In this paper, we present ways to deliver touches, especially, pat, slap, tickle and kiss while holding phones to the cheeks as is done in typical phone calls. We report a result of a quantitative evaluation using CheekTouch interaction technique (Figure 1), to discover ways to deliver pat, slap, tickle and kiss by using the technologies (vibration motors and sound) in the existing phones. Lastly, by suggesting possible scenarios of how pat, slap, tickle and kiss with CheekTouch can be used in phone calls, we discuss the potentials of future tactile phone conversation and issues for improvements.

2. Related Work

A representative framework related to our study was proposed by Haans and Ijsselsteijn (2006), focusing on mediated social touch which supports non-verbal and emotional communication between remote persons using tactile input-output devices. There are also other studies that developed special input/output devices for mediated social touch. Brave et al. (1998) made a device having three rollers to allow users to convey their presence to each other by moving the device and receiving the movement in real time. Hashimoto and Kajimoto (2008) suggested a method to deliver emotional gestures (e.g., tapping, tickling, pushing and caressing) by sensing using a proximity sensor and by rendering using a woofer. Tsetserukou et al. (2010) devised a wearable device to be worn on users’ chest to make them feel hugging and hitting of their digital avatars in Second Life with vibration and heat. Wang and Quek (2010) found that if the tactile channel is added to voice communication then it amplifies positive emotions and reduces negative emotions by using an armband-type inflatable wearable tactile device. However, their idea involves a practical problem the user should wear additional equipment other than a mobile phone. Several studies have applied current mobile phone technologies to share touches for remote interpersonal communication. Chang et al. (2002) developed a pair of pads on the desk that can deliver the intensity of each finger’s pressure with vibrotactile feedback during a voice call. Brown and Williams developed a mobile messaging system called Shake2Talk (2007) that shakes the phone differently to create and deliver audio-tactile message. Their results showed that Shake2Talk could deliver positive emotions like playful messages or practical information like call-for-action messages (2009). Also, Park et al. (2012) have showed the qualitative results through investigating the possible usages of vibrotactile stimulation during real-time phone conversations.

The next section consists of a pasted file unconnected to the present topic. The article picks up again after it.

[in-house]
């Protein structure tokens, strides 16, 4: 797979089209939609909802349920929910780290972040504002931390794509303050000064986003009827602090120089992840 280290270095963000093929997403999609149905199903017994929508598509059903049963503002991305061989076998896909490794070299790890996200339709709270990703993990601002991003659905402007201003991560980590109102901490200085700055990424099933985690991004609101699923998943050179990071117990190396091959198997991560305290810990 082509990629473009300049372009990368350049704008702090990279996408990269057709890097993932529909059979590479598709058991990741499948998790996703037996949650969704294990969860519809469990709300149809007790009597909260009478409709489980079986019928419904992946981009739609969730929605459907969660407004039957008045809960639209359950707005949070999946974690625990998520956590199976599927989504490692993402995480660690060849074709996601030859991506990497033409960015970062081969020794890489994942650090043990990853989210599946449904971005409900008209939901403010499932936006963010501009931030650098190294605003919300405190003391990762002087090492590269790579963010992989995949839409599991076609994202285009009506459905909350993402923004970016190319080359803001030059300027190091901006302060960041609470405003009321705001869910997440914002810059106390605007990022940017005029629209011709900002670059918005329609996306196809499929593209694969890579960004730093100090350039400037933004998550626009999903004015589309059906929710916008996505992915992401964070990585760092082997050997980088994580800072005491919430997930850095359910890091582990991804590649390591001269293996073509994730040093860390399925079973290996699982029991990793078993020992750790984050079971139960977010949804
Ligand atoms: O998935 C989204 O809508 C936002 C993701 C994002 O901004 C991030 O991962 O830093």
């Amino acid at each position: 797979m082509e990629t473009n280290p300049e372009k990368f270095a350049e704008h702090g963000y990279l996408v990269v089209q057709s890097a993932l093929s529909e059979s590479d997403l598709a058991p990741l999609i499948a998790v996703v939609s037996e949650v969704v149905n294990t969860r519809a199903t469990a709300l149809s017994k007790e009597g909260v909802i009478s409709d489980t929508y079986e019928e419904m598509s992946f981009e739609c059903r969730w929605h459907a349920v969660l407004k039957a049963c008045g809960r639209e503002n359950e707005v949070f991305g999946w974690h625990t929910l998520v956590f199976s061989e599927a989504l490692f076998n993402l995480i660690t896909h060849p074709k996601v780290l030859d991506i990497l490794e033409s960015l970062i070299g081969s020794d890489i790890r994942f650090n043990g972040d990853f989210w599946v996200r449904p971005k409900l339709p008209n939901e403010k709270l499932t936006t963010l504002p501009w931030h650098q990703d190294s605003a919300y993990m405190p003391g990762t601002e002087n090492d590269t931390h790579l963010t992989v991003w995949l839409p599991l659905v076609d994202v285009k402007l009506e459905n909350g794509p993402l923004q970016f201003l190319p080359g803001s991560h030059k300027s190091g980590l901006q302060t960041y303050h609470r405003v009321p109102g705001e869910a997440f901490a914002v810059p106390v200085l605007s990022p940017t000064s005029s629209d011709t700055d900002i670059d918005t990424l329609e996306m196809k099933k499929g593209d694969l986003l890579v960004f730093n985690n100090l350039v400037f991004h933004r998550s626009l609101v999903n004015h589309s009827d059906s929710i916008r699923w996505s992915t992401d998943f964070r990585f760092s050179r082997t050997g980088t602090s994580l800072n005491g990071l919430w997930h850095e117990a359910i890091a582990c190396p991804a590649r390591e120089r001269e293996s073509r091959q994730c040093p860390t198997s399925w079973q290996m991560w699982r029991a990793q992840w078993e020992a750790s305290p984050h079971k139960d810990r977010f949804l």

New forms of tactile feedback technologies have been developed to give actual tactile feelings like human touch in HCI. Harrison (2009) and Wang (2010) used thin shape memory alloys (SMA). Because their movement is delicate, slow, and quiet, actuators using SMA do not cause discomfort to users wrapped with fabrics like woven elastic, spandex, cotton, and latex, thus they are good for developing wearable devices. Recently, Park et al. (2015) have investigated the potentials of tactile and gestural phone conversations by using SMA embedded shape-changing mobile devices.

Poupyrev et al. (2002) developed thin paper-like tactile actuators that can output subtle and ambient tactile feelings without giving displeasure to the users. Li et al. (2008) developed a prototype to provide tapping and rubbing feelings using a voice coil motor and a small hammer. Bau et al. (2009) developed a thin tactile output device to provide poking feelings by applying the principles of electromagnetic stimulation. In our study, we used coin-type vibrotactile actuators that were widely used by HCI researchers (Change et al. 2002, Tsetserukou et al. 2010) because they are already embedded in current mobile phones and can be applied more easily than other actuators. Additionally, their vibration is strong enough to stimulate the cheek; they are cheap and small enough to be used in arrays on existing equipment. They can also be used in sponge or cloth to make various forms of tactile output devices.

The studies above shows interesting insights on how touch can assist social interaction and suggest the potential of using tactile mediators in emotional communication remotely; however, the mapping between expression and perception of specific touches using the existing technologies of current phones has not been discussed. In addition, most studies have proposed alternative devices for sharing touches which might require unnatural ways of interaction and demand that users carry specific devices for sharing touch. In our study, CheekTouch and our evaluation results clearly show the feasibility and possibility of sharing the four touches (pat, slap, tickle and kiss) during a conventional way of voice phone conversations.

3. Selection of Four Tactile Representations: Pat, Slap, Tickle and Kiss